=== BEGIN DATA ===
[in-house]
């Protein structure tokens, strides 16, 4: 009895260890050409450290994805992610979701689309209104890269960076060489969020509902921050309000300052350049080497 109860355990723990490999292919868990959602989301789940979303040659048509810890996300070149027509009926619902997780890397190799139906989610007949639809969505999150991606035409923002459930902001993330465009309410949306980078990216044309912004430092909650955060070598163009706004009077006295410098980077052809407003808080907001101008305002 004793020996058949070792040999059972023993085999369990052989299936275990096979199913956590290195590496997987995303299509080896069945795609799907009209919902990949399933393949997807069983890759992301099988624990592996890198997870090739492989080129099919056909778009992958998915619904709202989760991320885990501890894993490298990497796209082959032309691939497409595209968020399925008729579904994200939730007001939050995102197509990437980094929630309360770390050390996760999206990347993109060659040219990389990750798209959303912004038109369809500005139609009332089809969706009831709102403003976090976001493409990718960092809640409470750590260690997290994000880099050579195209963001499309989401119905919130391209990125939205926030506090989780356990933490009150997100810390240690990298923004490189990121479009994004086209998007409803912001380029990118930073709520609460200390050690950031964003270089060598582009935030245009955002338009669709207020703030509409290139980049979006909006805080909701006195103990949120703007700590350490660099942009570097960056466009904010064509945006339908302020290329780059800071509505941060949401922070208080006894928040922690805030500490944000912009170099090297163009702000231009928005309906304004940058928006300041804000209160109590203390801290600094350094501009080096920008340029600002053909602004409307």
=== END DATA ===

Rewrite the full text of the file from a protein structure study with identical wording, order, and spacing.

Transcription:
[in-house]
């Protein structure tokens, strides 16, 4: 009895260890050409450290994805992610979701689309209104890269960076060489969020509902921050309000300052350049080497 109860355990723990490999292919868990959602989301789940979303040659048509810890996300070149027509009926619902997780890397190799139906989610007949639809969505999150991606035409923002459930902001993330465009309410949306980078990216044309912004430092909650955060070598163009706004009077006295410098980077052809407003808080907001101008305002 004793020996058949070792040999059972023993085999369990052989299936275990096979199913956590290195590496997987995303299509080896069945795609799907009209919902990949399933393949997807069983890759992301099988624990592996890198997870090739492989080129099919056909778009992958998915619904709202989760991320885990501890894993490298990497796209082959032309691939497409595209968020399925008729579904994200939730007001939050995102197509990437980094929630309360770390050390996760999206990347993109060659040219990389990750798209959303912004038109369809500005139609009332089809969706009831709102403003976090976001493409990718960092809640409470750590260690997290994000880099050579195209963001499309989401119905919130391209990125939205926030506090989780356990933490009150997100810390240690990298923004490189990121479009994004086209998007409803912001380029990118930073709520609460200390050690950031964003270089060598582009935030245009955002338009669709207020703030509409290139980049979006909006805080909701006195103990949120703007700590350490660099942009570097960056466009904010064509945006339908302020290329780059800071509505941060949401922070208080006894928040922690805030500490944000912009170099090297163009702000231009928005309906304004940058928006300041804000209160109590203390801290600094350094501009080096920008340029600002053909602004409307």